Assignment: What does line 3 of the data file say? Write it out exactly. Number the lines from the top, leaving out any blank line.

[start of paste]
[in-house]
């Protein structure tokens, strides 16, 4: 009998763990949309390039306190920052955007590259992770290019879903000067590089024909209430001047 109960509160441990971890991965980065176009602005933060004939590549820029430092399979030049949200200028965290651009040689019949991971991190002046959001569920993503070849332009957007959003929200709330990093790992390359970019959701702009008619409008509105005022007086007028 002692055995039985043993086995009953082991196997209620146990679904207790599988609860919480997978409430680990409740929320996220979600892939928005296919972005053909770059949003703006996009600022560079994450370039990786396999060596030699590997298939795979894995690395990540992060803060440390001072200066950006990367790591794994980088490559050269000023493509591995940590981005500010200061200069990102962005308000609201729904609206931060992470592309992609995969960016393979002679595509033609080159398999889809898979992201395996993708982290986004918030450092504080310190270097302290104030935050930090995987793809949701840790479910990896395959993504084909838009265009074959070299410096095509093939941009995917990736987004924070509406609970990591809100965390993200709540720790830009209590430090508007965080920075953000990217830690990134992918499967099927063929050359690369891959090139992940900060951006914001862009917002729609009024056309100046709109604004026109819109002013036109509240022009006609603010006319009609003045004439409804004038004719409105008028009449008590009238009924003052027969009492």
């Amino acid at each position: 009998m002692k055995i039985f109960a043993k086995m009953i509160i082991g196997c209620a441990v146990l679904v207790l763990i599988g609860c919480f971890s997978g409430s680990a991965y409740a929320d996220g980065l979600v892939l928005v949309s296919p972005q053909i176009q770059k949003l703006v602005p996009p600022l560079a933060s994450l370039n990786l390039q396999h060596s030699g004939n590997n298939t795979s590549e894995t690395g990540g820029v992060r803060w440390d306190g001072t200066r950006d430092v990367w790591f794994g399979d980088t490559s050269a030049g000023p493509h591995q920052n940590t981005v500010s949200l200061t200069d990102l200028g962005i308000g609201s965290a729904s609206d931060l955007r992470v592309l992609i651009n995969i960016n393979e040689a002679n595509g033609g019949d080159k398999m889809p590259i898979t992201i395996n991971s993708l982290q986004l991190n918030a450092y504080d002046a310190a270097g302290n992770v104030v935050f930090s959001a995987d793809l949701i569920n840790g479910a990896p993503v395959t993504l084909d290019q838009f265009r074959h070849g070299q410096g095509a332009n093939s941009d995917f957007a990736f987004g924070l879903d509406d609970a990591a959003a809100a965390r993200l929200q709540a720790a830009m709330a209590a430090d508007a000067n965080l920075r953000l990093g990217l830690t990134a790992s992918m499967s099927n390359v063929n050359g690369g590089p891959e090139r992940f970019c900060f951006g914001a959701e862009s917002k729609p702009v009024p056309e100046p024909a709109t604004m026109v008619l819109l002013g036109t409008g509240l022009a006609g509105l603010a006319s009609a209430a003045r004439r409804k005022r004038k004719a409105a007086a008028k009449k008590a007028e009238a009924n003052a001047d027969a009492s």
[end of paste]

């Amino acid at each position: 009998m002692k055995i039985f109960a043993k086995m009953i509160i082991g196997c209620a441990v146990l679904v207790l763990i599988g609860c919480f971890s997978g409430s680990a991965y409740a929320d996220g980065l979600v892939l928005v949309s296919p972005q053909i176009q770059k949003l703006v602005p996009p600022l560079a933060s994450l370039n990786l390039q396999h060596s030699g004939n590997n298939t795979s590549e894995t690395g990540g820029v992060r803060w440390d306190g001072t200066r950006d430092v990367w790591f794994g399979d980088t490559s050269a030049g000023p493509h591995q920052n940590t981005v500010s949200l200061t200069d990102l200028g962005i308000g609201s965290a729904s609206d931060l955007r992470v592309l992609i651009n995969i960016n393979e040689a002679n595509g033609g019949d080159k398999m889809p590259i898979t992201i395996n991971s993708l982290q986004l991190n918030a450092y504080d002046a310190a270097g302290n992770v104030v935050f930090s959001a995987d793809l949701i569920n840790g479910a990896p993503v395959t993504l084909d290019q838009f265009r074959h070849g070299q410096g095509a332009n093939s941009d995917f957007a990736f987004g924070l879903d509406d609970a990591a959003a809100a965390r993200l929200q709540a720790a830009m709330a209590a430090d508007a000067n965080l920075r953000l990093g990217l830690t990134a790992s992918m499967s099927n390359v063929n050359g690369g590089p891959e090139r992940f970019c900060f951006g914001a959701e862009s917002k729609p702009v009024p056309e100046p024909a709109t604004m026109v008619l819109l002013g036109t409008g509240l022009a006609g509105l603010a006319s009609a209430a003045r004439r409804k005022r004038k004719a409105a007086a008028k009449k008590a007028e009238a009924n003052a001047d027969a009492s």